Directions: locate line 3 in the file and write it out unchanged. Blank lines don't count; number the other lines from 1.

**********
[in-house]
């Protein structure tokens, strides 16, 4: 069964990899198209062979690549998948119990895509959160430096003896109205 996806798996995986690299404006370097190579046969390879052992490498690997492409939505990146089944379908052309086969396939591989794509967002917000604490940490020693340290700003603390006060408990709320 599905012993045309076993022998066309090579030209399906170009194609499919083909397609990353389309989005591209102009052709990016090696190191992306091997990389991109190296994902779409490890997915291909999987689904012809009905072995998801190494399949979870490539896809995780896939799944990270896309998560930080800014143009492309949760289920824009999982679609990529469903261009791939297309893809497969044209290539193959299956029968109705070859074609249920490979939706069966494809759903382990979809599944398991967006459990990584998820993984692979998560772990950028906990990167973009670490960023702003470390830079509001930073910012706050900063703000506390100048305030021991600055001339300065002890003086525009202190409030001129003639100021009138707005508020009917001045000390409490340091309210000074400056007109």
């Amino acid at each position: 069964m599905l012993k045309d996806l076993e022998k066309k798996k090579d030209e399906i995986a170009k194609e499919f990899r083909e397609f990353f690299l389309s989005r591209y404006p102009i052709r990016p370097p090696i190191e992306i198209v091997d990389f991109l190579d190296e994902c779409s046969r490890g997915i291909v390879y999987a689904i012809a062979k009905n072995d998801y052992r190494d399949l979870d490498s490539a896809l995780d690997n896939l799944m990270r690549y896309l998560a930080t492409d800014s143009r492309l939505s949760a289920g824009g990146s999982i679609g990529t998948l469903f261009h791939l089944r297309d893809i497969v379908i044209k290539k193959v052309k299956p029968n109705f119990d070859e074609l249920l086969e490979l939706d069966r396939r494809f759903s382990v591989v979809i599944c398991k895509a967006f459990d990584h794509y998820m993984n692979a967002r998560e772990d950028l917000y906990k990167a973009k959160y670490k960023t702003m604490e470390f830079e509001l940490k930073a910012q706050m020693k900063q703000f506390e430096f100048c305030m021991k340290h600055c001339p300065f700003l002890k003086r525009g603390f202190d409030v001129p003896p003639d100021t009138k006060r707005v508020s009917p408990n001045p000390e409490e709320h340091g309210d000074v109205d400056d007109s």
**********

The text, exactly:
């Amino acid at each position: 069964m599905l012993k045309d996806l076993e022998k066309k798996k090579d030209e399906i995986a170009k194609e499919f990899r083909e397609f990353f690299l389309s989005r591209y404006p102009i052709r990016p370097p090696i190191e992306i198209v091997d990389f991109l190579d190296e994902c779409s046969r490890g997915i291909v390879y999987a689904i012809a062979k009905n072995d998801y052992r190494d399949l979870d490498s490539a896809l995780d690997n896939l799944m990270r690549y896309l998560a930080t492409d800014s143009r492309l939505s949760a289920g824009g990146s999982i679609g990529t998948l469903f261009h791939l089944r297309d893809i497969v379908i044209k290539k193959v052309k299956p029968n109705f119990d070859e074609l249920l086969e490979l939706d069966r396939r494809f759903s382990v591989v979809i599944c398991k895509a967006f459990d990584h794509y998820m993984n692979a967002r998560e772990d950028l917000y906990k990167a973009k959160y670490k960023t702003m604490e470390f830079e509001l940490k930073a910012q706050m020693k900063q703000f506390e430096f100048c305030m021991k340290h600055c001339p300065f700003l002890k003086r525009g603390f202190d409030v001129p003896p003639d100021t009138k006060r707005v508020s009917p408990n001045p000390e409490e709320h340091g309210d000074v109205d400056d007109s």